by Sean Cayton
Freelance Photographer

It’s said the second draft of a story is always stronger than the first. This might also be true of the second draft of a photo story.

For the second time in three years the 3rd Armored Cavalry is being deployed to Iraq and the Fort Carson Army Post just outside of Colorado Springs is buzzing in preparation.

©Sean Cayton/All Rights Reserved


A soldier with the 3rd Armored Cavalry loads baggage bound for Iraq on to a DC-10 at the Jet Center in Colorado Springs.




A soldier with the 3rd Armored Cavalry prepares to board a DC-10 bound for Iraq at the Jet Center in Colorado Springs. It will be the second deployment in three years for the 3rd ACR.

©Sean Cayton/All Rights Reserved

©Sean Cayton/All Rights Reserved
Sgt. Francis Garren of New Haven, Mo., holds his crutch as he waits to receive the Purple Heart in a ceremony at the Fort Carson Army Post. Garren was injured by a roadside bomb in Iraq. The Purple Heart was awarded to 45 soldiers with 2nd Brigade Combat Team.

In addition, a second round of memorial services at the Soldier's Memorial Chapel honoring soldiers killed in Iraq has already begun.

A jet soars over the Soldier's Memorial Chapel at Fort Carson during a memorial service for soldiers killed in Iraq. The memorial service honored 13 soldier's with the 2nd Brigade Combat Team.

©Sean Cayton/All Rights Reserved

The war on terror is very real here in Colorado Springs and for the second time I'm covering the deployment of soldier's to Iraq and the memorial services and awards ceremonies that inevitably come with it.

The story demonstrates again that the Global War On Terror isn’t just happening in countries like Iraq and Afghanistan, it’s happening in small towns and cities throughout the United States.

The Fort Carson Mountain Post is home to the 3rd ACR and it’s the new home for the 2nd Brigade Combat Team.

The 2nd BCT is in Iraq already, but it’s rear detachment was recently moved from a post in Korea to the Fort Carson Post. Consequently, memorial services for soldier’s who were killed in Iraq since last September are being held at the chapel at Fort Carson.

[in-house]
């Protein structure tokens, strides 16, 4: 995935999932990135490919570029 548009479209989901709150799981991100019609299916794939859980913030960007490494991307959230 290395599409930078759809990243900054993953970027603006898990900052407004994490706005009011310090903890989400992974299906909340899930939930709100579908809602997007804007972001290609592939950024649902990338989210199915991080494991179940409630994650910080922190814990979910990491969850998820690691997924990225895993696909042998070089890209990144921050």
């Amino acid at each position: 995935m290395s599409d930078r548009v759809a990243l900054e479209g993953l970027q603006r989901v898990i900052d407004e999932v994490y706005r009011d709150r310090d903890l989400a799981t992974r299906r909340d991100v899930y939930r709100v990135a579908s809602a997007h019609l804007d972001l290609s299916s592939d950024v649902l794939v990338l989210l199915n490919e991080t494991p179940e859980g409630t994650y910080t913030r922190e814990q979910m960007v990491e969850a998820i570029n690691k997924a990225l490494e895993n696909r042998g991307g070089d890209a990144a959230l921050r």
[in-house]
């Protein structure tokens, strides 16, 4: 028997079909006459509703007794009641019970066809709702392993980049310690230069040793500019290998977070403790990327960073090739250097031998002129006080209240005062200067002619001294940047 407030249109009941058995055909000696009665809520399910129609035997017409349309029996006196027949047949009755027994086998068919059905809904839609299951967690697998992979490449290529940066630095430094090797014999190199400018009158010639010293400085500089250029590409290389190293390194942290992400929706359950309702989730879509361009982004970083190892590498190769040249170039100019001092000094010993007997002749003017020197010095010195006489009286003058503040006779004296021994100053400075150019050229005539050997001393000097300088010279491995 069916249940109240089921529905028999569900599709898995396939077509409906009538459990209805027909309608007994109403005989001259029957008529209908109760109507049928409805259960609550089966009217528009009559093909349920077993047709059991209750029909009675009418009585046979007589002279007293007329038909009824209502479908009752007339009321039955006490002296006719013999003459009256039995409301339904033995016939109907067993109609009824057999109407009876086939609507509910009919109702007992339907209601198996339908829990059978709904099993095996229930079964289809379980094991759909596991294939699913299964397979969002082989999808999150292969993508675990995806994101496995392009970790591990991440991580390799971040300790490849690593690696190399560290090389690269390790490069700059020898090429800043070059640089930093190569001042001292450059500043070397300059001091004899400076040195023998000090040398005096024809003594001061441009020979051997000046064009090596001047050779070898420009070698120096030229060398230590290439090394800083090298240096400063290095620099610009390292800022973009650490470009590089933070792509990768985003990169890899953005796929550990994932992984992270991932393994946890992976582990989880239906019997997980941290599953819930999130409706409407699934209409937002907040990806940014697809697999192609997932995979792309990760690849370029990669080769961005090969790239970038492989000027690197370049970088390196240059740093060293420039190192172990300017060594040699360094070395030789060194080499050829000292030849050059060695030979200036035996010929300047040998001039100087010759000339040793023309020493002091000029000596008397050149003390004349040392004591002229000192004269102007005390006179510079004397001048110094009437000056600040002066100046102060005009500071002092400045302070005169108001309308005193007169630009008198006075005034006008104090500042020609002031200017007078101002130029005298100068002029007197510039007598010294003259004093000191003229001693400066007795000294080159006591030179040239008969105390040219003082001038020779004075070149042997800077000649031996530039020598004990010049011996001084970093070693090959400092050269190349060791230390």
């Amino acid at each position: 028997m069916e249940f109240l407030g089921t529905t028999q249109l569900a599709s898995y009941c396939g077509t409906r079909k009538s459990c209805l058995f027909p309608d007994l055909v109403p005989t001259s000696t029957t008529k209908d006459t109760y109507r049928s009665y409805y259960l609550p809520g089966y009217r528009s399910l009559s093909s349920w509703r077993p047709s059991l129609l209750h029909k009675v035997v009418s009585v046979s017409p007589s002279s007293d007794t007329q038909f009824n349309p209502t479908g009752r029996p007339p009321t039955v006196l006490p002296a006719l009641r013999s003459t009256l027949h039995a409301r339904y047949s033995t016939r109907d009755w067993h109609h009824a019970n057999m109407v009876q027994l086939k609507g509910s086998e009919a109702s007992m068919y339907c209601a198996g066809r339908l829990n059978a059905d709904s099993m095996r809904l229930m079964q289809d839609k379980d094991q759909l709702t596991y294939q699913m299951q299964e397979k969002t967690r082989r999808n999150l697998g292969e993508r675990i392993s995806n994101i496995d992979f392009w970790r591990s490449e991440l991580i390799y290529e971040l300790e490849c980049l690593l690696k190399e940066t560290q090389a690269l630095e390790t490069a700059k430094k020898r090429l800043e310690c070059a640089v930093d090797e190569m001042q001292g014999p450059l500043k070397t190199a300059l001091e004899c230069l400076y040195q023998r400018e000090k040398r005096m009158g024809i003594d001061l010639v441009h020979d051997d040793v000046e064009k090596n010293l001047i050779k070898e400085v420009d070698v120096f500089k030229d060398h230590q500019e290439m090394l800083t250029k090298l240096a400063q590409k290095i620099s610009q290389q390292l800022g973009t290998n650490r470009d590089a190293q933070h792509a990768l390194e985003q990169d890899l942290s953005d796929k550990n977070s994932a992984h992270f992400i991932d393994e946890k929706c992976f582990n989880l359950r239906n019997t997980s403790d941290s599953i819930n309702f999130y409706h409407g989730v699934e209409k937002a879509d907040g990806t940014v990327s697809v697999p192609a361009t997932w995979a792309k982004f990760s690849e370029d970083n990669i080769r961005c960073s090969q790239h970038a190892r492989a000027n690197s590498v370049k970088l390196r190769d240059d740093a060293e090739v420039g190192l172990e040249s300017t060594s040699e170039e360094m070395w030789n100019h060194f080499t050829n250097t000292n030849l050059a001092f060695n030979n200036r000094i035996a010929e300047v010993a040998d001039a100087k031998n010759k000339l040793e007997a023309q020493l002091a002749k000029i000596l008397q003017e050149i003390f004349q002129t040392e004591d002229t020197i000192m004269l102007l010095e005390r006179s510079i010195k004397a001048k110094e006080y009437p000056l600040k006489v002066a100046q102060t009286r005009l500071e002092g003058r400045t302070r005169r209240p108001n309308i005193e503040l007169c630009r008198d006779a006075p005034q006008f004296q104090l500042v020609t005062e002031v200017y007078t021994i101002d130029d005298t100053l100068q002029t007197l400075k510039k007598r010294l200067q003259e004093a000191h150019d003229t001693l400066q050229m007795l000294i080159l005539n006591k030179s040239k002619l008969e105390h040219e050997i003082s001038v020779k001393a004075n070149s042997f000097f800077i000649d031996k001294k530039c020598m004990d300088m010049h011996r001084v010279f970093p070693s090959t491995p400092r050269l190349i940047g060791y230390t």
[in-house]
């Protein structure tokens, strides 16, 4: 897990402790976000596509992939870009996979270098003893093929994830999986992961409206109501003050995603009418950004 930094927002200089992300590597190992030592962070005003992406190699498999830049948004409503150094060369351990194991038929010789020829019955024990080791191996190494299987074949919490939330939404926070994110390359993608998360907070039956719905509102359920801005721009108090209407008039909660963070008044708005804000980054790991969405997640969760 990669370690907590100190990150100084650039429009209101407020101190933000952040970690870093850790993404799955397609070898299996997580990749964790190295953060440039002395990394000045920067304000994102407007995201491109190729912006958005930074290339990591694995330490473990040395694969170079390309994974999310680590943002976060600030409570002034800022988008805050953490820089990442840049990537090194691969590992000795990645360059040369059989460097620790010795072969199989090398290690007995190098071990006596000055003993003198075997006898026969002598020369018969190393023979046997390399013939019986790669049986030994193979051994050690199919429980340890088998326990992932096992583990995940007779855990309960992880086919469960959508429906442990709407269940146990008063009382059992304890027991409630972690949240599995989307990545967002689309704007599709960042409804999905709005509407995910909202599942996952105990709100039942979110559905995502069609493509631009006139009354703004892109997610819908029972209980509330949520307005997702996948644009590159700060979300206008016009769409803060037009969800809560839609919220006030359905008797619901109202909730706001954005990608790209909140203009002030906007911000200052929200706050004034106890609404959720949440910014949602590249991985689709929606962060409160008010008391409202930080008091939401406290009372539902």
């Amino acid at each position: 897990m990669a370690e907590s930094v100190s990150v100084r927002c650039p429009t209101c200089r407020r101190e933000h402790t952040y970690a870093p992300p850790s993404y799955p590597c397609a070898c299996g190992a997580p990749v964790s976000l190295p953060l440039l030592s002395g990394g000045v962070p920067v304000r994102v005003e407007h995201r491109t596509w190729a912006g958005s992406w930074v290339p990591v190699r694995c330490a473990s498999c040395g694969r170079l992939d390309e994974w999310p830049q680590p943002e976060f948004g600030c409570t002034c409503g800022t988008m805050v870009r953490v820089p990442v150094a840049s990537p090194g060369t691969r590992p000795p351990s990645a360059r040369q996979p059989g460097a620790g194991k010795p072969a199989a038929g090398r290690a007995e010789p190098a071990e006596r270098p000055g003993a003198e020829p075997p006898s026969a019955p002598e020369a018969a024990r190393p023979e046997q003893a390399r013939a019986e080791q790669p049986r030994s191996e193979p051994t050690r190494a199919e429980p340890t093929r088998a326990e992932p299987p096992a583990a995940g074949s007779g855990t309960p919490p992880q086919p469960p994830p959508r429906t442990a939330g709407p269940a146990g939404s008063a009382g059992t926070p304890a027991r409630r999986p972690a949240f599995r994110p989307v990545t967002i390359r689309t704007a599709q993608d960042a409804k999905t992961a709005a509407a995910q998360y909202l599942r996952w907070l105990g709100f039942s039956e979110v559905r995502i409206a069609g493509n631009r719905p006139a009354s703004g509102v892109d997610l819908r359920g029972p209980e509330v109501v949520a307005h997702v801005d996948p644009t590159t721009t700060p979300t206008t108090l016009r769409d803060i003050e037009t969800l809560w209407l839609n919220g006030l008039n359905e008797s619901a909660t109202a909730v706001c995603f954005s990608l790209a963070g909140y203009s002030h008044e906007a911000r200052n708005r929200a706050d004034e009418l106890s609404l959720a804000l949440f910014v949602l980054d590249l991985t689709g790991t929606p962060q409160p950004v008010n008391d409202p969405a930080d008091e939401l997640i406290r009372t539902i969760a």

For everyone, there is a sense that we’ve been through this before.

Soldiers are boarding the planes to Iraq, but not with the same anticipation as the first time. They are also better prepared. They carry with them new laptop computers, DVD players and even books about the U.S.A.’s failure in international diplomacy.

Soldier's are better prepared the second time around. Specialist Josh McCormack reads 'The Bubble of American Supremacy' by George Soros as he waits to deploy to Iraq with the 3rd Armored Cavalry. McCormack said he saw the book in Barnes and Noble and decided to purchase it before his trip.

©Sean Cayton/All Rights Reserved

Humvees and other vehicles are loaded onto the trains at the post and this time the equipment is newly armored for protection against the IED’s that are so prevalent in Iraq.

©Sean Cayton/All Rights Reserved

The 3rd Armored Cavalry is better prepared with newly armored equipment to defend against roadside bombs in Iraq. A soldier loads equipment at the rail depot at Fort Carson in preparation for the trip.

Memorial services are being held in batches on Post rather than one soldier at a time. The 2nd BCT is memorializing nearly 50 of its soldiers who were killed in Iraq since its deployment there.

Memorial services for soldiers with the 2nd Brigade Combat team were held in batches at the Soldier's Memorial Chapel on the Fort Carson Post. A candle burns beside the rifles and helmuts honoring 13 soldier's killed in Iraq since Septemeber.

©Sean Cayton/All Rights Reserved

The Public Affairs personnel are more careful of the media.

They take notes during newspaper and television interviews. They request photographers and reporters to sign written agreements before covering events on post. And they are setting ‘ground rules’ before the start of each event so that we all clearly understand what we can and cannot do.

©Sean Cayton/All Rights Reserved
Fort Carson media relations keep careful notes on any interviews with the media. Here, 1st Lt. Justin Journeay takes notes alongside TV cameramen and Gazette military affairs reporter Tom Roeder during an interview with a soldier after a memorial service.

Everyone is better prepared the second time around.

I am better prepared too.

Covering these events again makes me more aware of the responsibility I have as a journalist to report (no matter how distant I am from the front lines) on the effects and the consequences of the Global War On Terror in the community where I live and work.

Sean Cayton



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